I have created a very simple Excel sheet to calculate sprite values for monochrome sprites.

Here’s what the sheet looks like:

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Month: June 2019

## An Excel sheet to generate hi-res Sprite data for the Commodore 64

## Plotting a function in hi-res graphics mode on a Commodore 64

## Exploring the Goldbach Conjecture using a Commodore 64

## Commodore 64: Using the Newton/Raphson method and Halley’s method to find the zeros of a function

I have created a very simple Excel sheet to calculate sprite values for monochrome sprites.

Here’s what the sheet looks like:

I wrote a program to plot a function in hi-res graphics mode on the C64. It is entirely in BASIC, so it is mind-numbingly slow, but it works, and can be used to plot some fairly interesting functions.

This mode only allows one background color and one foreground color for each 8×8 block of pixels. It would, I suppose, be possible to plot multiple functions in multiple colors, but the intersections would be strange, as each 8×8 block can only have two colors, including the background. An obvious next step is to use the multi-color bitmap mode, but which this would allow four colors in any given 8×8 block, it would reduce the resolution from 320×200 down to 160×200. I will try this soon.

Another obvious improvement will be to move much of the setup stuff (like erasing the graphics ram ($2000-$3fff)) down into machine language, which would speed things up significantly.

*The Graphics Book for the Commodore 64* was indispensable.

Here is the plot of f(x) = sin(x) + sin(1.5*x + pi/2)

And here is the code:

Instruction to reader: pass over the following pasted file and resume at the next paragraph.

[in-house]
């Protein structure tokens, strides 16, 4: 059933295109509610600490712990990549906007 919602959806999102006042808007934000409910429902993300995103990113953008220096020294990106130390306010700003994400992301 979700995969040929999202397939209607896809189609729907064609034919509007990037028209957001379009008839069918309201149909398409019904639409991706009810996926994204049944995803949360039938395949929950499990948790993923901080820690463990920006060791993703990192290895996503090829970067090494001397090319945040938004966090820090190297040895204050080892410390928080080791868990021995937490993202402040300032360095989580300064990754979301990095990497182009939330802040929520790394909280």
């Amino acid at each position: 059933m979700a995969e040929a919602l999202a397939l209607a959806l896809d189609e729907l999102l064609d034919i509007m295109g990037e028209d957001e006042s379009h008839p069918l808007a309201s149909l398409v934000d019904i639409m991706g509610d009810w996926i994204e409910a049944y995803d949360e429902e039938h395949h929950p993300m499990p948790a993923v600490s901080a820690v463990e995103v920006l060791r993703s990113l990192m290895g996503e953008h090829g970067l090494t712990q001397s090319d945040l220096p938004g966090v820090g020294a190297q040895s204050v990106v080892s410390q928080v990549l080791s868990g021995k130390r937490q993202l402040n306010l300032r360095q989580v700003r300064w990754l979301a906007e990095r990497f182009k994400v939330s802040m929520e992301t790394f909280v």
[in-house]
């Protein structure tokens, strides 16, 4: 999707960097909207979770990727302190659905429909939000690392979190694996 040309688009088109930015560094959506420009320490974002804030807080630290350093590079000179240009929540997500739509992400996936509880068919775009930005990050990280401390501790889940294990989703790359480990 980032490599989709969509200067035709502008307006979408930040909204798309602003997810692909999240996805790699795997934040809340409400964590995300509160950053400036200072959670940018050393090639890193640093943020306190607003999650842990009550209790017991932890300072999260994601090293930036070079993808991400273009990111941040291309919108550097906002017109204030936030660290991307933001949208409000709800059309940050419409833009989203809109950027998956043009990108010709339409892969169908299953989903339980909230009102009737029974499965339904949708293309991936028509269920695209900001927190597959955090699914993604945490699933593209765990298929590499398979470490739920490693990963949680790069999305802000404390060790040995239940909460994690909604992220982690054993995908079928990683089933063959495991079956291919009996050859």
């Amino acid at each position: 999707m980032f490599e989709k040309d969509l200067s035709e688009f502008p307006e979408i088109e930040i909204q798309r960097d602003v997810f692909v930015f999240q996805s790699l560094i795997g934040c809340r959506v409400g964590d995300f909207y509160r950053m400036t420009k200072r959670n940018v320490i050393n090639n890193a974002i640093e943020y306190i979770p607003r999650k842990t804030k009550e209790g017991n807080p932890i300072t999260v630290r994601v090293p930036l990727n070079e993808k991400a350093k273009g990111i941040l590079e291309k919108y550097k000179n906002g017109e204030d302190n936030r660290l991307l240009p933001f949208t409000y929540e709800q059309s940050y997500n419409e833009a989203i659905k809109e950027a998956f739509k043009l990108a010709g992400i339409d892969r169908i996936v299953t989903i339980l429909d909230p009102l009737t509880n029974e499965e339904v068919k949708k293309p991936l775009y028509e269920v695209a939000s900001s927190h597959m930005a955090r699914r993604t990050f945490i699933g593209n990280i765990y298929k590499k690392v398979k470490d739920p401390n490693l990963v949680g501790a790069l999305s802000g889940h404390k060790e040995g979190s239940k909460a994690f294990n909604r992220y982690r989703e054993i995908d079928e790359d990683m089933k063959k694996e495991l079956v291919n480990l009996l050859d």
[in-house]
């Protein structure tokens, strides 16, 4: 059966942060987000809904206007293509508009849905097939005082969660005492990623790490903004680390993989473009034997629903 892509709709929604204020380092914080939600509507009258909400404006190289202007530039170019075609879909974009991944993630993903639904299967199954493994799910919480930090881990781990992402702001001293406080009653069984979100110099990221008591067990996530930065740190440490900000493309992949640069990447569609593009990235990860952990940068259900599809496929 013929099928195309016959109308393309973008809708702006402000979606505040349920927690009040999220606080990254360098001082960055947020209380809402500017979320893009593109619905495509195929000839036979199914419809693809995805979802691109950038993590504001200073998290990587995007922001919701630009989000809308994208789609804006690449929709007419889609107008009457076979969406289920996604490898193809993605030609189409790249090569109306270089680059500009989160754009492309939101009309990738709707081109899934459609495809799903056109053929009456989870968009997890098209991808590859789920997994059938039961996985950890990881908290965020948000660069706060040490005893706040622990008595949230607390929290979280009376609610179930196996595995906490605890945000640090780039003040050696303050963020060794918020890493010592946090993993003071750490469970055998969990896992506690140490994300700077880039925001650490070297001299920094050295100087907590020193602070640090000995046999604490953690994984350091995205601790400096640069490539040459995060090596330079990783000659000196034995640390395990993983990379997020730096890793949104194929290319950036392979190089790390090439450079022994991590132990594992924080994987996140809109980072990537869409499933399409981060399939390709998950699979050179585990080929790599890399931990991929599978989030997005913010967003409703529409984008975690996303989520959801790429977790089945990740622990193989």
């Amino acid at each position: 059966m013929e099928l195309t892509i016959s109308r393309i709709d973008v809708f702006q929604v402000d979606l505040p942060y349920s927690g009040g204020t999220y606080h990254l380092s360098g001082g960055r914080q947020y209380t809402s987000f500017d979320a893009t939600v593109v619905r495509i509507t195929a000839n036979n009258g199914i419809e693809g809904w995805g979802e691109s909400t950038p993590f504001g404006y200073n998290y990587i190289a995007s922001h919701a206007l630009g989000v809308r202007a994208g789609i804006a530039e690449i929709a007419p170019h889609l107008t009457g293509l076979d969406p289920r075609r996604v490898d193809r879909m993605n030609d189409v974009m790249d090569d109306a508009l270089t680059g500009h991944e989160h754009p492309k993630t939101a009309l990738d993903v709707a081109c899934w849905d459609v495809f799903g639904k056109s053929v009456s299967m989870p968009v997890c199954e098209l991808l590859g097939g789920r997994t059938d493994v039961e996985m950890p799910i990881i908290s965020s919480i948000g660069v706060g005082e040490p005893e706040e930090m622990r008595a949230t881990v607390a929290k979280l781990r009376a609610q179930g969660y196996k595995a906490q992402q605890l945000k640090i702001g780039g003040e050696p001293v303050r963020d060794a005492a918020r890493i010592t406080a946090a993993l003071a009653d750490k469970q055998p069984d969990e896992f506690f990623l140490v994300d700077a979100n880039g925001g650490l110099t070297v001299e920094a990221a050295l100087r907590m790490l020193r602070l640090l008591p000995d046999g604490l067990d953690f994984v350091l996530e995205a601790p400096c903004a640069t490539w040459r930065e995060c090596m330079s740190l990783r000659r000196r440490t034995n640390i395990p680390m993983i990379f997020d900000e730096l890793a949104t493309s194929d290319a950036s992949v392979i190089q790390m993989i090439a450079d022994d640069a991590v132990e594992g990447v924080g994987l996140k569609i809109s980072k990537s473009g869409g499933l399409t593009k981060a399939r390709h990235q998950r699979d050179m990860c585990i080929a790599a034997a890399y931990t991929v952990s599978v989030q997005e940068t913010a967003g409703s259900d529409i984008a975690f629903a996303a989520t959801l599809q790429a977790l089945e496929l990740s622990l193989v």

10 rem *** funcplot 20 rem 30 pi = 3.141592653 40 yu = 2.2 : yd = -2.2 50 xu = 6pi : xd = -6pi 60 xr = xu - xd : yr = yu - yd 70 xs = xr/320 : ys = yr/200 80 def fn f(x) = sin(x) + sin(1.5*x + pi/2) 100 rem set vic address 110 v = 53248 120 rem set graphic ram address 130 ga = 8192 140 rem set video ram address 150 vr = 1024 160 rem set border to black 170 poke v+32,0 500 gosub 20000 : rem turn on hires 510 gosub 21000 : rem graphic ram area 520 gosub 22000 : rem set color ram 530 gosub 23000 : rem clr graphic ram 1000 rem draw x axis 1005 y=0 : yc=int(200-(y-yd)*(200/yr)) 1010 for xc = 0 to 319 1020 gosub 30000 : rem set (xc,yc) 1030 next xc 1100 rem draw y axis 1110 x = 0 1120 for yc = 1 to 200 1130 xc = int((x-xd)*(320/xr)) 1140 gosub 30000 : rem set (xc,yc) 1150 next yc 1300 rem plot function 1310 for x = xd to xu step xs 1320 y = fn f(x) 1330 xc = int((x-xd)*(320/xr)) 1340 yc = int(200-(y-yd)*(200/yr)) 1350 gosub 30000 : rem set (xc,yc) 1360 next x 1400 poke 198,0 : wait 198,1 1450 gosub 24000 1500 end 20000 rem turn on hi res graphics 20010 rem 1. set bits 5/6 of v+17 20020 rem 2. clr bit 4 of v+22 20030 poke v+17,peek(v+17) or (11*16) 20040 poke v+22,peek(v+22) and (255-16) 20050 return 21000 rem set graphic ram area 21010 rem 1. set bit 3 of v+24 21020 poke v+24, peek(v+24) or 8 21030 return 22000 rem set color ram 22010 rem 1. color ram is 1024-2023 22020 rem 2. set background 1 - white 22030 rem 3. set foreground 0 - black 22040 co = 0*16 + 1 22050 for i = vr to vr+1000 22060 poke i,co 22070 next i 22080 return 23000 rem clear graphic ram 23010 rem 1. graphic ram is ga to 23020 rem ga + 8000 23030 for i = ga to ga +8000 23040 poke i,0 23050 next i 23060 return 24000 rem turn graphics off 24010 rem 1. clr bits 5/6 of v+17 24020 rem 2. clr bit 4 of v+22 24030 rem 3. clr bit 3 of v+24 24040 poke v+17,peek(v+17) and (255-96) 24050 poke v+22,peek(v+22) and (255-16) 24060 poke v+24,peek(v+24) and (255-8) 24070 return 30000 rem set pixel 30010 ra = 320*int(yc/8)+(yc and 7) 30020 ba = 8*int(xc/8) 30030 ma = 2^(7-(xc and 7)) 30040 ad = ga + ra + ba 30050 poke ad,peek(ad) or ma 30060 return 31000 rem clr pixel 31010 ra = 320*int(yc/8)+(yc and 7) 31020 ba = 8*int(xc/8) 31030 ma = 255-2^(7-(xc and 7)) 31040 ad = ga + ra + ba 31050 poke ad,peek(ad) or ma 31060 return